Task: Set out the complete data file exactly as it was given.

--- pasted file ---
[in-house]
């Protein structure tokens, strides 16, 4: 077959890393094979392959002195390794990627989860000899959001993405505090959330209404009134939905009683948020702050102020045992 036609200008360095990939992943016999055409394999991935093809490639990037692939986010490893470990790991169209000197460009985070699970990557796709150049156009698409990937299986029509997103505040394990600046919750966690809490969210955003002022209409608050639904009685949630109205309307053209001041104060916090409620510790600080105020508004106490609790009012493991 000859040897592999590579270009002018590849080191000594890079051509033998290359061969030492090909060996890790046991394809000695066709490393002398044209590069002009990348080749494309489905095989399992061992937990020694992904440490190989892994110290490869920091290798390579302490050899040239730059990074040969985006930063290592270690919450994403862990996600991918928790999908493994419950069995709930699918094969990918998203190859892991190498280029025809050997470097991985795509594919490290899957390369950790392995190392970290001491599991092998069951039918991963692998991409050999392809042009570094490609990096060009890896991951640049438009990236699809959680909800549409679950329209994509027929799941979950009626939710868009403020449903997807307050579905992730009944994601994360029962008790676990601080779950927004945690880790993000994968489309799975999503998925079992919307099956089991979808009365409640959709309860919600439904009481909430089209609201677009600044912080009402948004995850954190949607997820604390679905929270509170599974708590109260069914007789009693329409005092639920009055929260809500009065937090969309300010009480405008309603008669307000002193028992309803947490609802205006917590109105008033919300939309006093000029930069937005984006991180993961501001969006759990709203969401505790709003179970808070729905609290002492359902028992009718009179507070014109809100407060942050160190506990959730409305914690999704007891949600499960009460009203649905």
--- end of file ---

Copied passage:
[in-house]
């Protein structure tokens, strides 16, 4: 077959890393094979392959002195390794990627989860000899959001993405505090959330209404009134939905009683948020702050102020045992 036609200008360095990939992943016999055409394999991935093809490639990037692939986010490893470990790991169209000197460009985070699970990557796709150049156009698409990937299986029509997103505040394990600046919750966690809490969210955003002022209409608050639904009685949630109205309307053209001041104060916090409620510790600080105020508004106490609790009012493991 000859040897592999590579270009002018590849080191000594890079051509033998290359061969030492090909060996890790046991394809000695066709490393002398044209590069002009990348080749494309489905095989399992061992937990020694992904440490190989892994110290490869920091290798390579302490050899040239730059990074040969985006930063290592270690919450994403862990996600991918928790999908493994419950069995709930699918094969990918998203190859892991190498280029025809050997470097991985795509594919490290899957390369950790392995190392970290001491599991092998069951039918991963692998991409050999392809042009570094490609990096060009890896991951640049438009990236699809959680909800549409679950329209994509027929799941979950009626939710868009403020449903997807307050579905992730009944994601994360029962008790676990601080779950927004945690880790993000994968489309799975999503998925079992919307099956089991979808009365409640959709309860919600439904009481909430089209609201677009600044912080009402948004995850954190949607997820604390679905929270509170599974708590109260069914007789009693329409005092639920009055929260809500009065937090969309300010009480405008309603008669307000002193028992309803947490609802205006917590109105008033919300939309006093000029930069937005984006991180993961501001969006759990709203969401505790709003179970808070729905609290002492359902028992009718009179507070014109809100407060942050160190506990959730409305914690999704007891949600499960009460009203649905």